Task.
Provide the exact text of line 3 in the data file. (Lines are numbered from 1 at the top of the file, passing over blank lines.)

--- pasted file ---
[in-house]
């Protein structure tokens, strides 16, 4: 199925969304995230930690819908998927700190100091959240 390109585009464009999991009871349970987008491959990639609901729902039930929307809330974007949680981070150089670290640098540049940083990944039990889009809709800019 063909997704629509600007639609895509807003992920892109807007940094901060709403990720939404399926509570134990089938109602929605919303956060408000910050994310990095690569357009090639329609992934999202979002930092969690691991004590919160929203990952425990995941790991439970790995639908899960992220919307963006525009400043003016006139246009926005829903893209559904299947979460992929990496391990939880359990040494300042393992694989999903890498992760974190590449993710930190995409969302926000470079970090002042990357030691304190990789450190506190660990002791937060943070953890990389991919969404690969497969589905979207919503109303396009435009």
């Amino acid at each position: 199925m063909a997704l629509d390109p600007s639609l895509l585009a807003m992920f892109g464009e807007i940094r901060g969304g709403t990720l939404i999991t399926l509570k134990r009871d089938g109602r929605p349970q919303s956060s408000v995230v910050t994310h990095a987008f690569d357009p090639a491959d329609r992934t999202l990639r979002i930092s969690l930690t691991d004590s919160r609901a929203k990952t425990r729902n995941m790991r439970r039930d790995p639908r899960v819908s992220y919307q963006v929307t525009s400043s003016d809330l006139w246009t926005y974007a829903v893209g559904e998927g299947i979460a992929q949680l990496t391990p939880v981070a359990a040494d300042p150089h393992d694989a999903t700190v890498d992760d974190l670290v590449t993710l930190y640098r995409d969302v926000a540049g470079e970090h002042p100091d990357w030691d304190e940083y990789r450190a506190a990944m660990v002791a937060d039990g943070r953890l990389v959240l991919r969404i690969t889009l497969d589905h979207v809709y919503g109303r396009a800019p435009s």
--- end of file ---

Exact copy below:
């Amino acid at each position: 199925m063909a997704l629509d390109p600007s639609l895509l585009a807003m992920f892109g464009e807007i940094r901060g969304g709403t990720l939404i999991t399926l509570k134990r009871d089938g109602r929605p349970q919303s956060s408000v995230v910050t994310h990095a987008f690569d357009p090639a491959d329609r992934t999202l990639r979002i930092s969690l930690t691991d004590s919160r609901a929203k990952t425990r729902n995941m790991r439970r039930d790995p639908r899960v819908s992220y919307q963006v929307t525009s400043s003016d809330l006139w246009t926005y974007a829903v893209g559904e998927g299947i979460a992929q949680l990496t391990p939880v981070a359990a040494d300042p150089h393992d694989a999903t700190v890498d992760d974190l670290v590449t993710l930190y640098r995409d969302v926000a540049g470079e970090h002042p100091d990357w030691d304190e940083y990789r450190a506190a990944m660990v002791a937060d039990g943070r953890l990389v959240l991919r969404i690969t889009l497969d589905h979207v809709y919503g109303r396009a800019p435009s």